Friday, December 11, 2009

Same Old Steelers

From Left: Chuck Noll, Joe Tucker, Art Rooney (1975)

As he passed my father after suffering another humiliating defeat, Art Rooney, founder and then President of the Pittsburgh Steelers, would utter a phrase I heard all too often, but seems applicable today. Dad would say something like, "Well Prez, we had a chance." To which Art would respond, "SOS." Art never seemed to be upset with the team he founded and nurtured through years of deficits with no thought of moving the franchise as so many other owners had done: Cardinals from Chicago to St. Louis, to finally repose in Arizona; Rams from Cleveland to LA to St Louis, Redskins from Boston to Washington, Colts from Dallas to Baltimore to Indianapolis.

I'm sorry, but on Thursday December 10th, I completely forgot about a game with the Browns because I knew the outcome. Instead, I chose to watch the Penguins, a team with which I had no history having moved from Pittsburgh in 1966. I saw the poor passing of "star" forward Malkin who has started more than one scoring rush for the opposition and thought of Recklessburger's game losing interceptions into the end zone. I swore. I don't know how Dad kept his cool when Pete Backer would wind up for a slap shot on the power play only to have it blocked and the opponent on his way to a break away on Gil Mayer.

Steelers History month is on at the Heinz-Pittsburgh History Museum on Smallman Street. I wish I could attend, but, alas, I like the Sun in Santa Fe, and the comforts of home and a 50 inch flat screen, HD TV as I sink into my couch.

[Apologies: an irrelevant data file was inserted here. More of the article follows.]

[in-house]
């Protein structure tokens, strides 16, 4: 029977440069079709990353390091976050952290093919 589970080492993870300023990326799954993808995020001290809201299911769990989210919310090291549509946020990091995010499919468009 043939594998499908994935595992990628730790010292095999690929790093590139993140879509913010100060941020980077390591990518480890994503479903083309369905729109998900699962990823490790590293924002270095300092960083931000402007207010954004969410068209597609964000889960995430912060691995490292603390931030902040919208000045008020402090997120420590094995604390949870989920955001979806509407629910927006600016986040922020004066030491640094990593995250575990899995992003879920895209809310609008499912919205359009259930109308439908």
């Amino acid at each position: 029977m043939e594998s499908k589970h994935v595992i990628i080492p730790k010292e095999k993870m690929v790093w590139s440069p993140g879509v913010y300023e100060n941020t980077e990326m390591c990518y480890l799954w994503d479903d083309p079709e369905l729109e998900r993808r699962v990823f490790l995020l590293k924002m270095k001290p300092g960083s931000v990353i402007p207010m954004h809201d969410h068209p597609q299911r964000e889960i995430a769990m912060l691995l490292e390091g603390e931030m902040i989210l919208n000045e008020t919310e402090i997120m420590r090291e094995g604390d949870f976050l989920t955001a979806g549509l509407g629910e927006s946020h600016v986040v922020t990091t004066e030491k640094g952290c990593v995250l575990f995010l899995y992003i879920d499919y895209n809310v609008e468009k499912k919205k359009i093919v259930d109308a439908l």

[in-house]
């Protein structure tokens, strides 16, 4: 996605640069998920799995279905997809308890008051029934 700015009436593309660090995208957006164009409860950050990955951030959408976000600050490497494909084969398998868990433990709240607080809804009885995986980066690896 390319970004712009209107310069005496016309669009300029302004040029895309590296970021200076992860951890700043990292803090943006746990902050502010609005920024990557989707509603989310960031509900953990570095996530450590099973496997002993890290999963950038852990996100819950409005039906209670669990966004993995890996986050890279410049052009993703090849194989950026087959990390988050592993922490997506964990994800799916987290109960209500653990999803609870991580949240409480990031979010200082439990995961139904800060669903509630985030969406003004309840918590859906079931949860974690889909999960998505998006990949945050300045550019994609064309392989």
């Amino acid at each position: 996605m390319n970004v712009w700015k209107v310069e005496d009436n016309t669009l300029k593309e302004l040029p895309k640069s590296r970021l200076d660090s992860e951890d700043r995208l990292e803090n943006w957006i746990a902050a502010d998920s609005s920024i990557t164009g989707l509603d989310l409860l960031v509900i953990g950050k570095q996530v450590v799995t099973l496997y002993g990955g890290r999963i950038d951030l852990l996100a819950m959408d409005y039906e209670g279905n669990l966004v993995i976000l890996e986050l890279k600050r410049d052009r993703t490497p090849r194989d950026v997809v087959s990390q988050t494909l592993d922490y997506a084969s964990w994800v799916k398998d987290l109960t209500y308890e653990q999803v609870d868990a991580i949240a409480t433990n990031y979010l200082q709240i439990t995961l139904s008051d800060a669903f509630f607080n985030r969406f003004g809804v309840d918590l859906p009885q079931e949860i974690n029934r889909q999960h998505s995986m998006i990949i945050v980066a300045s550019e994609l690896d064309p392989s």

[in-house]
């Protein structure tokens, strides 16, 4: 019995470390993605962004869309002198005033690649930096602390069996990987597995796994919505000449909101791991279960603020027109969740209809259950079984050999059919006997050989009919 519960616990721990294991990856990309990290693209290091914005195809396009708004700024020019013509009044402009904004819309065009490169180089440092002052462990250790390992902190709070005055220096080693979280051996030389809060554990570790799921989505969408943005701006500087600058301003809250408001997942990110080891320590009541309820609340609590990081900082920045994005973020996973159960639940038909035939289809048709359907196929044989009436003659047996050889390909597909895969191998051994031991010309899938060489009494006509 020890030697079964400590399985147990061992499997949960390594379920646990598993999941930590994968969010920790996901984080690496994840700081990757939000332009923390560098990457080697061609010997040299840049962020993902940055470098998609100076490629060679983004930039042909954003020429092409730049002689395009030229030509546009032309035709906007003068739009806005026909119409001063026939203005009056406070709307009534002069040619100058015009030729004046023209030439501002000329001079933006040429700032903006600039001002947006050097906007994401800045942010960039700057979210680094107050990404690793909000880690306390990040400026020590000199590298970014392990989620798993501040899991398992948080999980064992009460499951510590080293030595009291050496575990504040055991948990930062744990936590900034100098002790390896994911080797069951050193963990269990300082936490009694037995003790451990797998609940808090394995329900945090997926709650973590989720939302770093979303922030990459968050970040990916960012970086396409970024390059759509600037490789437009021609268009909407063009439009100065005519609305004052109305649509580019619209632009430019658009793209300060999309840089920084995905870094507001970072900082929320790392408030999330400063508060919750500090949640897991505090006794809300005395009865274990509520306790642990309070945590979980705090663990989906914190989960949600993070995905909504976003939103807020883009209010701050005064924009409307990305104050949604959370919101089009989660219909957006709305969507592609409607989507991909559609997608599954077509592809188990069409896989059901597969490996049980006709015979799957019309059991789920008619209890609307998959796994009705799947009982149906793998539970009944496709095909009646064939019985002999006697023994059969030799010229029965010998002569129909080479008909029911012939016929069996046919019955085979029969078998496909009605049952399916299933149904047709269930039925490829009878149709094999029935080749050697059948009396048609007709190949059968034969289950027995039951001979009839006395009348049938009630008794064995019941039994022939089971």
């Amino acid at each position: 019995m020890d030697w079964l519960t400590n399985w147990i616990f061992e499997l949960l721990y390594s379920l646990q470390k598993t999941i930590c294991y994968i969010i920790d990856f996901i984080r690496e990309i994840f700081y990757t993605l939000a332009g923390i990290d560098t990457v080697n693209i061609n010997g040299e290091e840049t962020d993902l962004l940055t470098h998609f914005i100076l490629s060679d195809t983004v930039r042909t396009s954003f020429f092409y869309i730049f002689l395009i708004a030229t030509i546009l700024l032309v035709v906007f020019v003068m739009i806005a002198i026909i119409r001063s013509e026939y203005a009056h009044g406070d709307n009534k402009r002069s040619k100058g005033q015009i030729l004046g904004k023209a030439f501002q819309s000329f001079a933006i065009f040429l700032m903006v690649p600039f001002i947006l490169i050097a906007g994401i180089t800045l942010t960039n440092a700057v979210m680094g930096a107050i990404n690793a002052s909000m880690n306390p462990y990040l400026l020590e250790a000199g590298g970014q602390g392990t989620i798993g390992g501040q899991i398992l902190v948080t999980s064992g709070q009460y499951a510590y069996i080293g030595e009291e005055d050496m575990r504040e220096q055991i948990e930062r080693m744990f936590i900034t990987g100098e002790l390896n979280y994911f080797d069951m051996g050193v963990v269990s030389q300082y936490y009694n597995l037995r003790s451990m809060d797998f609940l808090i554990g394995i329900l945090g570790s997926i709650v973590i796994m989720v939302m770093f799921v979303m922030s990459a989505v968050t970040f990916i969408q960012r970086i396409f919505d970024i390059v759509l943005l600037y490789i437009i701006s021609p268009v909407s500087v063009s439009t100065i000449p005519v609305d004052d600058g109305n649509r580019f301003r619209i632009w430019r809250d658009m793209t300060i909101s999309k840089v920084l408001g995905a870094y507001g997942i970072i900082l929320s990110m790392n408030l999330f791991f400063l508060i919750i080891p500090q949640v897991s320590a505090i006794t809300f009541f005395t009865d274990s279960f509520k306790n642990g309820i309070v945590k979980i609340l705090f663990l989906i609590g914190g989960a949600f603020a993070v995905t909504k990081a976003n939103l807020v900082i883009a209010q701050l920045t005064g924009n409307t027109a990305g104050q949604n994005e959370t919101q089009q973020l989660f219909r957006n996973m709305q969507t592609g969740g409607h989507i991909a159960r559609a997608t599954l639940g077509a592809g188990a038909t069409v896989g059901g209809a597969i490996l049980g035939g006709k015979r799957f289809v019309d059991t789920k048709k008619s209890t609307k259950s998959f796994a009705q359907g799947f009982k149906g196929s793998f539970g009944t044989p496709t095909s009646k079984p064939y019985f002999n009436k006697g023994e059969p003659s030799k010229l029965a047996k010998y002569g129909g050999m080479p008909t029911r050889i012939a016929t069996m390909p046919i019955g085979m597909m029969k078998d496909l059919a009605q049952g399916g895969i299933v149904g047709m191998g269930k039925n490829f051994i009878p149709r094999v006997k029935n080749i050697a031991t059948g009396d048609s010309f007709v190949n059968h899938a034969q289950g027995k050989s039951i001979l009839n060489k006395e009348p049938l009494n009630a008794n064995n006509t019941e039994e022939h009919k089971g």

You can get my book, Screamer:The Forgotten Voice of the Pittsburgh Steelers at the Museum Bookstore, or order it through my web site:

Sunday, December 6, 2009

Hoop Dreams

One of the advantages of Santa Fe is that large snowfalls are rare. At one of the large garden centers here we saw a demonstration of a 4'x8' garden in which various vegetables can survive even though the temperature goes to zero or below.

The base of the "box" is constructed of cedar. The steel hoops have a summer cover and a winter cover that keeps in heat. A soaking hose is run along the ground and one 100 watt light is mounted in an inverted pot to maintain temperature when the outside temperature drops below 38F.

We wanted to see it work for two reasons, curiosity and to have certain vegetables virtually year round.

The system has worked except for the soaker hose. We had to hand soak the ground and may have to do this again in a week.

As part of the "Green Movement" we expect to see many of our neighbors with such a convenience in the next couple of years.

Planted now: spinach. Kale. broccoli, chard, onions, lettuce (various)